A Citizen’s Call for a Global Sustainable Economy

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In the jobs vs. environment debate, neither side is wrong: the problem is the forced choice, and the 20th-Century economy that spawned it.

A major new UN report (the IPBES Global Assessment) revealed that humanity now faces a crucial turning point in how we manage the economy amidst pressing environmental degradation including wildlife declines, global climate change and associated storms, fires, and droughts. Institutions of the world have not kept pace to sustain progress and fairness in the face of such complex collective problems—but they could. We, citizens from around the world, call upon governments, international bodies, and companies to transform our economy to a global sustainable economy to fix these problems at their source.

For too long, citizens of many nations have been saddled with guilt and false choices created by an economic system not fit for purpose. Faced with a devil’s choice between our livelihoods (and lifestyles) and sustaining the environment for nature and future generations, we have been choosing our livelihoods. In the current economy, tragic tradeoffs arise when the local protection of communities and environments fuels the export of not only jobs but also dirty, dangerous, and unjust production. The benefits of this economic growth are short-lived, but many costs are long-lasting, widespread, and unjust. Floods, dam collapses, oil spills, forest loss, coral reef bleaching, and persistent toxic pollution affect us all but particularly the most vulnerable, while a few grow wealthier.

It’s time to draw a clear line in the sand: NO MORE RACE TO THE BOTTOM. No more economic activity that undermines the viability of a species or ecosystem (‘biodiversity’) or nature’s benefits for people (or ‘ecosystem services’), without directly addressing the problems such activity creates. Anywhere.

No more excuses. It is possible to reduce the impacts and mitigate the effects of most industrial activities. Agriculture can build soils and take carbon dioxide out of the air, working against climate change. Mining done well can leave almost no trace (particularly with snow roads). And multi-species aquaculture can clean up nitrogen pollution while producing safe nutritious seafood. Goods and services with fewer negative impacts and more positive ones would likely cost more, in money terms. But safeguarding nature would pay us back in the form of clean air, clean water, less flood damage, fewer landslides, richer soils and beautiful beaches, forests and other natural areas. It is one of the best investments we could ever make for future generations.

This transformation will not be easy. Many powerful corporations, governments, and individuals benefit from the current system, and currently our institutions make it too easy for the selfish and short-sighted to sway votes, decisions, and policies. But creating genuine and lasting wealth for all is achievable, if governments and businesses commit to do so and follow through. Citizens will need to hold them to account and help where we can. And many of us can. The costs of progress should not be borne by those without such good fortune.

It’s time for a principled stand. We—the signatories—call on everyone everywhere to help build a global sustainable economy. Specifically, this means:

  • Governments: Face up to the magnitude of climate and environmental change, and measure all of your policies against this yardstick. Build the full true costs of climate, social, and ecological impacts into every aspect of the economy: then, markets will generate prosperity that lasts. Follow the guidance of trusted experts, such as the UN’s Intergovernmental Panel on Climate Change (IPCC) and Intergovernmental Platform on Biodiversity and Ecosystem Services (IPBES). Put in place fair and effective measures to prevent damaging development in and from your jurisdiction, and work with other states to ensure that such commitments are upheld everywhere. Stamp out corruption and loopholes that foster short-termism and the few benefiting at the expense of the many. Invest in conserving and restoring natural systems, which reduce the impacts of climate change and yield many other benefits.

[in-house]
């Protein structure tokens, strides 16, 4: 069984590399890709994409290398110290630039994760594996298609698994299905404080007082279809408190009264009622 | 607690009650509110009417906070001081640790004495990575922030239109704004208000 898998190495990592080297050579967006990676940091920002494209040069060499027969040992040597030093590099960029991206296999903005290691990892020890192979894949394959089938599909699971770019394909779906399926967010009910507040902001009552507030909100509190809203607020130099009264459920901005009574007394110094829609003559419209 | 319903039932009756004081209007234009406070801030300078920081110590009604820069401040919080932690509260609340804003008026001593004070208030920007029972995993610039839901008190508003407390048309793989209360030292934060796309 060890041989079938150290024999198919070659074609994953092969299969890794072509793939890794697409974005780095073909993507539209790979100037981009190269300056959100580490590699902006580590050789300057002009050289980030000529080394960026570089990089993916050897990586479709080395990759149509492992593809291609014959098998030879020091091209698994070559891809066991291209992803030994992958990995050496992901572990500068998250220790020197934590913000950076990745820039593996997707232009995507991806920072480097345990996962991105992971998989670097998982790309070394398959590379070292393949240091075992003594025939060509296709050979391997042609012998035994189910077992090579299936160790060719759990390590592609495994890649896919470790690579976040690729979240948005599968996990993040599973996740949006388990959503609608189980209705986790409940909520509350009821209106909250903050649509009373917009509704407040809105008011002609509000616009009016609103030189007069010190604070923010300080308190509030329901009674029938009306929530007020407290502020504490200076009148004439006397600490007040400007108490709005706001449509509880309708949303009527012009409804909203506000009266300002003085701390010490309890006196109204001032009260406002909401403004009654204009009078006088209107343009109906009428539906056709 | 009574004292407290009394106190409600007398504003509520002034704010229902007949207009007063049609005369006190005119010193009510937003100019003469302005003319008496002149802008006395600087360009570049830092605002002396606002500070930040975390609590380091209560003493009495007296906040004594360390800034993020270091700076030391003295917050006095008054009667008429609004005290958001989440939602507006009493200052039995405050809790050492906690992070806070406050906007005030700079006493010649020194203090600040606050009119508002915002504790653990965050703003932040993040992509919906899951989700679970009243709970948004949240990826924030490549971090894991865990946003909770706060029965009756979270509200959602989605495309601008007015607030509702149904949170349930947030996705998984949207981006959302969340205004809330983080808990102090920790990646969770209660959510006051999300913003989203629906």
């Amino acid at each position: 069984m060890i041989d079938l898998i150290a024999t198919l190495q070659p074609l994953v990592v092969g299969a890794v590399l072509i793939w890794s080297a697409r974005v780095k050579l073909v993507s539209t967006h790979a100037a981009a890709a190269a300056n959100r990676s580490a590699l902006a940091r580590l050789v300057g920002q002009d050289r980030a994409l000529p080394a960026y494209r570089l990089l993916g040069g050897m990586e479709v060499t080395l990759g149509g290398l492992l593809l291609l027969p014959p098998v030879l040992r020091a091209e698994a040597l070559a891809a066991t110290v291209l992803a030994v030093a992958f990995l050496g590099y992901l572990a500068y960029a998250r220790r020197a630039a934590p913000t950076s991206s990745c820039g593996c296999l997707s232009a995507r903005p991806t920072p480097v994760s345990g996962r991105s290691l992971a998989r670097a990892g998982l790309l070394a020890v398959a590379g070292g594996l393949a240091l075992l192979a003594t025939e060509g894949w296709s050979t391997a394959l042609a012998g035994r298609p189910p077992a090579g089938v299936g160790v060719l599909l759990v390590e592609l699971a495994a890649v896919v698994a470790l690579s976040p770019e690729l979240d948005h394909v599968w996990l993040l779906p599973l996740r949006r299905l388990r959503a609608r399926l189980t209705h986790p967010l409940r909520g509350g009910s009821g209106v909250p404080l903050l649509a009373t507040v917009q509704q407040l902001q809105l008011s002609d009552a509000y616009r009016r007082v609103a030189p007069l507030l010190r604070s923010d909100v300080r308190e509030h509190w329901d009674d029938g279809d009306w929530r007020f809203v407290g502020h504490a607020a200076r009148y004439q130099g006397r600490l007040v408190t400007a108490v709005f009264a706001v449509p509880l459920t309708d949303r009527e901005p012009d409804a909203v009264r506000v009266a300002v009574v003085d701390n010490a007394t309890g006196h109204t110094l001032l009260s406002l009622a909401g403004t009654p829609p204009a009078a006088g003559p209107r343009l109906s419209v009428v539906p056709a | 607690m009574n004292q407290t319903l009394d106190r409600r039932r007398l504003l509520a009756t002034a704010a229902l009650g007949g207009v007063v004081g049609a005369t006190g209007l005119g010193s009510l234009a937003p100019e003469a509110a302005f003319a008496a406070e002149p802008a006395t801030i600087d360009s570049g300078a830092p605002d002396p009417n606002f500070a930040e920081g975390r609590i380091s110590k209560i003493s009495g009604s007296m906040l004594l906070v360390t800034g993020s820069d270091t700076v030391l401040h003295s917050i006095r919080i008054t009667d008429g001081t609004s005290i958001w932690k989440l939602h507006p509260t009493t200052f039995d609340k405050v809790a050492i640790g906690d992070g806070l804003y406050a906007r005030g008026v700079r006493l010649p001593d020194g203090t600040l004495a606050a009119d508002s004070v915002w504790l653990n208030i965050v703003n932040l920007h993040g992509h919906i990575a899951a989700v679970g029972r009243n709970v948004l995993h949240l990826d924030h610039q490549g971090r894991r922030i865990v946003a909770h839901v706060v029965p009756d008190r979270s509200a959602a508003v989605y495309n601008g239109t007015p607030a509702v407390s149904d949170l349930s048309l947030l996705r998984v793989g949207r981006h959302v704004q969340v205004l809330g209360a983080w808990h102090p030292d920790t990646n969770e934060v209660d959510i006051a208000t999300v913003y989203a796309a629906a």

• Companies, businesses: Work within your sector and with governments and experts to develop and enforce standards that ban damaging development and build a circular economy—one that recycles and reuses waste. Innovate and work with nature—adopt extractive and productive processes that nourish the planet’s life support systems, not degrade them. Call out the cheats, who give whole sectors bad reputations. Show principled leadership, and we will reward it.
  • Voters, consumers, citizens: We will do our part. We will support only those politicians and businesses that pledge to build a global sustainable economy, so we aren’t faced with any more tragic tradeoffs. We can’t yet ensure that our consumption is free of negative impact, although that’s what we seek. But we will staunchly support those businesses that foster that vision by documenting, minimizing and repairing their impacts on nature and people. If we can afford to mitigate our own impacts to seed this change, we will. We will speak out about economic structures that promote a race to the bottom, particularly when we encounter divisive debates like jobs vs. the environment. We will seek and embrace solutions that enable economic development while sustaining and restoring nature—win-win, not win-lose.

It is time to make this planet a prosperous, sustainable one—not an unjust and degraded one chock full of (apparently) cheap stuff. We, the citizens of this planet, call on governments and businesses to lead this economic transformation. We pledge to support you if you do. And we pledge to do our own part to meet this monumental challenge, as our ancestors rose to meet theirs.